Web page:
I think a boy plays football because he thrives on the physicality of the game. He can feel himself getting faster and stronger. He wants to be the best athlete he can possibly be. There are moments of personal triumph in the game - a flying tackle, a juke to the inside that results in long yardage, a perfectly placed pass, a fingertip reception. The game itself offers up those pristine and rare moments of perfection. Every athlete strives for that moment of perfection, regardless of age or expertise. Indeed, every human being strives for those transcendent moments when it all comes together and something perfect happens.
Of all the thousands of high school athletes who play football for their schools, few get the chance to continue their football careers. It is disappointing, maybe bittersweet, when an athlete truly loves the game, the competition of football and all that goes with it, when the last game of his senior year is truly the end of competitive football. And even then, football offers one last lesson, that is to say farewell gracefully.
It has been exciting and fun to watch the games for six years, though heart breaking at times. There have been moments of thrilling triumph. There have been amazing interceptions, lucky calls, crucial tackles, kick offs returned for touchdowns, and efforts made on sheer heart. There have been many instances of damned good football. I have enjoyed my son's football career and I think he has too. I have admired his commitment to play to the best of his ability, even when his best was not good enough. I will miss those heart-stopping moments when his best efforts were spectacular and triumphant. I will miss the first arrival of the uniforms at home, and going for new football shoes with him. I will miss the anticipation of watching him play. I will miss the excitement of the games, and participating in the emotional fortunes of his team. I will miss seeing him go in motion, carrying the ball, crossing the goal line. I will miss my son.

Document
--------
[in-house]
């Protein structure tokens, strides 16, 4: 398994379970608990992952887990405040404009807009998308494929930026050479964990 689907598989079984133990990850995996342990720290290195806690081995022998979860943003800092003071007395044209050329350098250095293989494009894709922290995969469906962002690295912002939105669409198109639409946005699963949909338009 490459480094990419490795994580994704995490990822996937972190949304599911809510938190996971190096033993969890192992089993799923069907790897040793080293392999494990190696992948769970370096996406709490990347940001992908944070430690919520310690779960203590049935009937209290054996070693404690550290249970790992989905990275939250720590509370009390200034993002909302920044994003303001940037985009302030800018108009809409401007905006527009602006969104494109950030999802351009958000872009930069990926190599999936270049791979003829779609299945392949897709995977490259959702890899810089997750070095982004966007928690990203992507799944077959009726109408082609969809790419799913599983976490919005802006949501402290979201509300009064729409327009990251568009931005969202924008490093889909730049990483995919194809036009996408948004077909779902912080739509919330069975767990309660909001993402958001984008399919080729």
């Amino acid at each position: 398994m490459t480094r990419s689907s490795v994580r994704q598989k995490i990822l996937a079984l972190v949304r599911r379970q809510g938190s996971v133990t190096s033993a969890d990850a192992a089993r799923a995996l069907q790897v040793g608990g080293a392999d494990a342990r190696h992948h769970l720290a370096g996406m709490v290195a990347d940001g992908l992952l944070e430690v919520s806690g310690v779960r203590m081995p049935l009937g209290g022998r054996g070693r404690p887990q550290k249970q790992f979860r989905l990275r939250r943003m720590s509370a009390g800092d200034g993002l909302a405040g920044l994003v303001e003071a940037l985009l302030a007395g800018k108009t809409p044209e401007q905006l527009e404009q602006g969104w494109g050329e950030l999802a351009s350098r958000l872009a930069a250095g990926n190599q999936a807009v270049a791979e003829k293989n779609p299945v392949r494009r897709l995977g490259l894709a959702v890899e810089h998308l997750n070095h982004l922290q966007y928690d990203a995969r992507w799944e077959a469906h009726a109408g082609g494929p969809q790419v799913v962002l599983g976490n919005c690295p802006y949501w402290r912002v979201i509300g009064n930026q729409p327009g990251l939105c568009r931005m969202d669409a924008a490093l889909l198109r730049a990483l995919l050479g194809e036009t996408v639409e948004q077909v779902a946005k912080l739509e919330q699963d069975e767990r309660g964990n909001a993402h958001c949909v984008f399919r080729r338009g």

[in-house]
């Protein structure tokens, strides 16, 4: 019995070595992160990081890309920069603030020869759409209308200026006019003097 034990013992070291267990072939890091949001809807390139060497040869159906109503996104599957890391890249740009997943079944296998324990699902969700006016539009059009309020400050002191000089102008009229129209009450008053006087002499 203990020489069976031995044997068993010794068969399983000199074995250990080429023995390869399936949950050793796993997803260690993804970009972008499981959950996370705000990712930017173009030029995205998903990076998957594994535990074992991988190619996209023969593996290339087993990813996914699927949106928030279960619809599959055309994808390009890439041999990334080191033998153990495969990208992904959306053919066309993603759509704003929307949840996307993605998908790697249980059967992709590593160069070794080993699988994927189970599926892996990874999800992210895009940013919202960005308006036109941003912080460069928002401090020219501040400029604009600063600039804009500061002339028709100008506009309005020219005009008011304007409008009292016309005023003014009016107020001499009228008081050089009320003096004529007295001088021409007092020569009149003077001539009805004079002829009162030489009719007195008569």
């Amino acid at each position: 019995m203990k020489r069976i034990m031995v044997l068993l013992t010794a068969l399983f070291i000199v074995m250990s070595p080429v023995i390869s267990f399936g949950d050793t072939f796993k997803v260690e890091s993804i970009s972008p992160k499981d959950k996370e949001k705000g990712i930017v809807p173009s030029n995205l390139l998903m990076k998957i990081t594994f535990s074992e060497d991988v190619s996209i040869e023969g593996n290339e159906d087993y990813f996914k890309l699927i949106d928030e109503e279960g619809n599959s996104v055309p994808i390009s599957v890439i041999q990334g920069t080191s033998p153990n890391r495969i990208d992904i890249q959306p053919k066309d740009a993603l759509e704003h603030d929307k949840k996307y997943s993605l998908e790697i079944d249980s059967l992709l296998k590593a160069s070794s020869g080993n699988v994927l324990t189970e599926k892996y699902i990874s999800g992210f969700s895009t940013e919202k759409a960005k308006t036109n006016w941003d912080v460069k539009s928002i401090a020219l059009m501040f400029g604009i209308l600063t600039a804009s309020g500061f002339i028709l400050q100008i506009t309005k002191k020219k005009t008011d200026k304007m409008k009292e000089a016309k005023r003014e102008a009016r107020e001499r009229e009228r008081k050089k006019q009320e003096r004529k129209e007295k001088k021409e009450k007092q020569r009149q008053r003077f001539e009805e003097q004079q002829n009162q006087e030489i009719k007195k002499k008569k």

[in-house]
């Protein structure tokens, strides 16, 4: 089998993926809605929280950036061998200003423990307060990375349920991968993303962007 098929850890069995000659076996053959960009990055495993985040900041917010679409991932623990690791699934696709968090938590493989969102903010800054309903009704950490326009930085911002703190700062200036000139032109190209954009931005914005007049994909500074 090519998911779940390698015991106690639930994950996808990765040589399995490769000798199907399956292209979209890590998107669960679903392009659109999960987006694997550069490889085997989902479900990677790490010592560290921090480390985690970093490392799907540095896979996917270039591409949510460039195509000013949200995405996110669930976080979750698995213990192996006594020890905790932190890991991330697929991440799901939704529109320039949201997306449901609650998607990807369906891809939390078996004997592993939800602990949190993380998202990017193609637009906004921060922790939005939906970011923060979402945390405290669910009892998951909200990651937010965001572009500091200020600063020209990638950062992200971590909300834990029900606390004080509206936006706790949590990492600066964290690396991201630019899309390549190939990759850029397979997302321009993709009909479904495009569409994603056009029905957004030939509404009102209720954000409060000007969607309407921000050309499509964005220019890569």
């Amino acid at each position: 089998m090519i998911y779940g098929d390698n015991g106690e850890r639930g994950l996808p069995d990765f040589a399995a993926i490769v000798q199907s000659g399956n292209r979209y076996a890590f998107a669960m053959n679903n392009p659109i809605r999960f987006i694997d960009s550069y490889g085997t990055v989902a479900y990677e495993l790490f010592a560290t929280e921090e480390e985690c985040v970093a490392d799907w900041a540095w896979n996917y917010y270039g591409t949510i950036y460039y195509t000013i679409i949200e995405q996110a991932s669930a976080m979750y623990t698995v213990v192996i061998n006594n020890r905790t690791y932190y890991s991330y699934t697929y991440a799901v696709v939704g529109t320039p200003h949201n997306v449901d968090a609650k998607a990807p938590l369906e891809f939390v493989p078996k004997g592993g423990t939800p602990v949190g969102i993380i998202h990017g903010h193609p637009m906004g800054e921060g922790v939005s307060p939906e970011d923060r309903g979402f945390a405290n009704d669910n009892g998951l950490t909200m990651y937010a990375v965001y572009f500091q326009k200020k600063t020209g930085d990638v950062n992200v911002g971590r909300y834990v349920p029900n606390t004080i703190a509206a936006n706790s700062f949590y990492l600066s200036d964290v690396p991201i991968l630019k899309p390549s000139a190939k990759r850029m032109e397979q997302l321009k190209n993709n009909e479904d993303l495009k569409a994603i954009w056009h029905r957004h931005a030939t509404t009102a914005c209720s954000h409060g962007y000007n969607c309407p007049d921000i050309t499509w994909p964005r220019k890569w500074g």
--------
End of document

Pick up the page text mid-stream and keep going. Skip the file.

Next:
Thank you for six great seasons, Son. You played with grace and heart, and I am glad to have been along for the ride.
Post Script: My son ended his football career carrying the last touchdown of the season. In a league with a team that placed second in 3A State football, he was named All League Defensive Back. Much to my relief, he turned down all offers to play in college.